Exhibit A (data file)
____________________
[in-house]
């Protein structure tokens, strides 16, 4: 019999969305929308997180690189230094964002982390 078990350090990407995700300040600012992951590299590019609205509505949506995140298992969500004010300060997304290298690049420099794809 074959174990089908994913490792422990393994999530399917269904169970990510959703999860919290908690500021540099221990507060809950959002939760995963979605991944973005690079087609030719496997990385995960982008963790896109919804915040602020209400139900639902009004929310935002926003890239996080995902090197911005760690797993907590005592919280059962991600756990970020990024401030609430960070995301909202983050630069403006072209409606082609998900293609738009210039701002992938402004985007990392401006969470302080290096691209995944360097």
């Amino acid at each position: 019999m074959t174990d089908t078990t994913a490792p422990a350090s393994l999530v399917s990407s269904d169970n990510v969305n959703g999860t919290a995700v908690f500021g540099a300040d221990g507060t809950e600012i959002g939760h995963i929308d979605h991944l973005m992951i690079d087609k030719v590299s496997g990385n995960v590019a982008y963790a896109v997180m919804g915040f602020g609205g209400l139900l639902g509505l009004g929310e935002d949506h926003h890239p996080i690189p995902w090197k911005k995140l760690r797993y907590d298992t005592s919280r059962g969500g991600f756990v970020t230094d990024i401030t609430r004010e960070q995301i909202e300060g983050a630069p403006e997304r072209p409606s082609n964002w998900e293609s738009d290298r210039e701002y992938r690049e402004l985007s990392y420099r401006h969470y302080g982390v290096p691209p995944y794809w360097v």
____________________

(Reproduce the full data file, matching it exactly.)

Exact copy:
[in-house]
């Protein structure tokens, strides 16, 4: 019999969305929308997180690189230094964002982390 078990350090990407995700300040600012992951590299590019609205509505949506995140298992969500004010300060997304290298690049420099794809 074959174990089908994913490792422990393994999530399917269904169970990510959703999860919290908690500021540099221990507060809950959002939760995963979605991944973005690079087609030719496997990385995960982008963790896109919804915040602020209400139900639902009004929310935002926003890239996080995902090197911005760690797993907590005592919280059962991600756990970020990024401030609430960070995301909202983050630069403006072209409606082609998900293609738009210039701002992938402004985007990392401006969470302080290096691209995944360097």
């Amino acid at each position: 019999m074959t174990d089908t078990t994913a490792p422990a350090s393994l999530v399917s990407s269904d169970n990510v969305n959703g999860t919290a995700v908690f500021g540099a300040d221990g507060t809950e600012i959002g939760h995963i929308d979605h991944l973005m992951i690079d087609k030719v590299s496997g990385n995960v590019a982008y963790a896109v997180m919804g915040f602020g609205g209400l139900l639902g509505l009004g929310e935002d949506h926003h890239p996080i690189p995902w090197k911005k995140l760690r797993y907590d298992t005592s919280r059962g969500g991600f756990v970020t230094d990024i401030t609430r004010e960070q995301i909202e300060g983050a630069p403006e997304r072209p409606s082609n964002w998900e293609s738009d290298r210039e701002y992938r690049e402004l985007s990392y420099r401006h969470y302080g982390v290096p691209p995944y794809w360097v």